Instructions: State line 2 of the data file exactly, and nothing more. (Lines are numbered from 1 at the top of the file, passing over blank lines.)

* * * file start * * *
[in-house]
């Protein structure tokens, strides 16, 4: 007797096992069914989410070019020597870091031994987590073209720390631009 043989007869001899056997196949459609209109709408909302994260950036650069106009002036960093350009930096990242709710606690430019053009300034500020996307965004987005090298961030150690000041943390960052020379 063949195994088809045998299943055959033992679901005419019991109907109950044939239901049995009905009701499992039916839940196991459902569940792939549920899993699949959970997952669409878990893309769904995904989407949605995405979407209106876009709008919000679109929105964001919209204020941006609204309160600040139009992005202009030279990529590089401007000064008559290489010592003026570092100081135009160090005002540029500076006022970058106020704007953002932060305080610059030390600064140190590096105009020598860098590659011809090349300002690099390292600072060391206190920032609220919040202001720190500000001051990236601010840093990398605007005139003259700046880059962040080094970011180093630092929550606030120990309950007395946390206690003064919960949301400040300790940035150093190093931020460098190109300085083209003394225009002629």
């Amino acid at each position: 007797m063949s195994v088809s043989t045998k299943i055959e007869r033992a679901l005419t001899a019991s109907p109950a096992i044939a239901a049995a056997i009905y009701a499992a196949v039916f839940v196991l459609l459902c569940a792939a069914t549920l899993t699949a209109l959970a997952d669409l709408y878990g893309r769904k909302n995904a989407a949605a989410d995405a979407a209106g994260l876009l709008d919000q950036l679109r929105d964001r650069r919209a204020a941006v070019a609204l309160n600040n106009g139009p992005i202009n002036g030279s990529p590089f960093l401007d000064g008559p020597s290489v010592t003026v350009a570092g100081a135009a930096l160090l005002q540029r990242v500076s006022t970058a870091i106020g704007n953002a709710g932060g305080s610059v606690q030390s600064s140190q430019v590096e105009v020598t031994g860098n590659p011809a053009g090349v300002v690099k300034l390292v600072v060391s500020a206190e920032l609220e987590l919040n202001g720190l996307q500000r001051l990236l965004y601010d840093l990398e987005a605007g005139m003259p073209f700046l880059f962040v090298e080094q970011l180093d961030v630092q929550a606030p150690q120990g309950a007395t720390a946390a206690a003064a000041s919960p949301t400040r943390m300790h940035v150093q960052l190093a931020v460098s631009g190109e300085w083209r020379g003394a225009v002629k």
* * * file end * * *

């Protein structure tokens, strides 16, 4: 007797096992069914989410070019020597870091031994987590073209720390631009 043989007869001899056997196949459609209109709408909302994260950036650069106009002036960093350009930096990242709710606690430019053009300034500020996307965004987005090298961030150690000041943390960052020379 063949195994088809045998299943055959033992679901005419019991109907109950044939239901049995009905009701499992039916839940196991459902569940792939549920899993699949959970997952669409878990893309769904995904989407949605995405979407209106876009709008919000679109929105964001919209204020941006609204309160600040139009992005202009030279990529590089401007000064008559290489010592003026570092100081135009160090005002540029500076006022970058106020704007953002932060305080610059030390600064140190590096105009020598860098590659011809090349300002690099390292600072060391206190920032609220919040202001720190500000001051990236601010840093990398605007005139003259700046880059962040080094970011180093630092929550606030120990309950007395946390206690003064919960949301400040300790940035150093190093931020460098190109300085083209003394225009002629």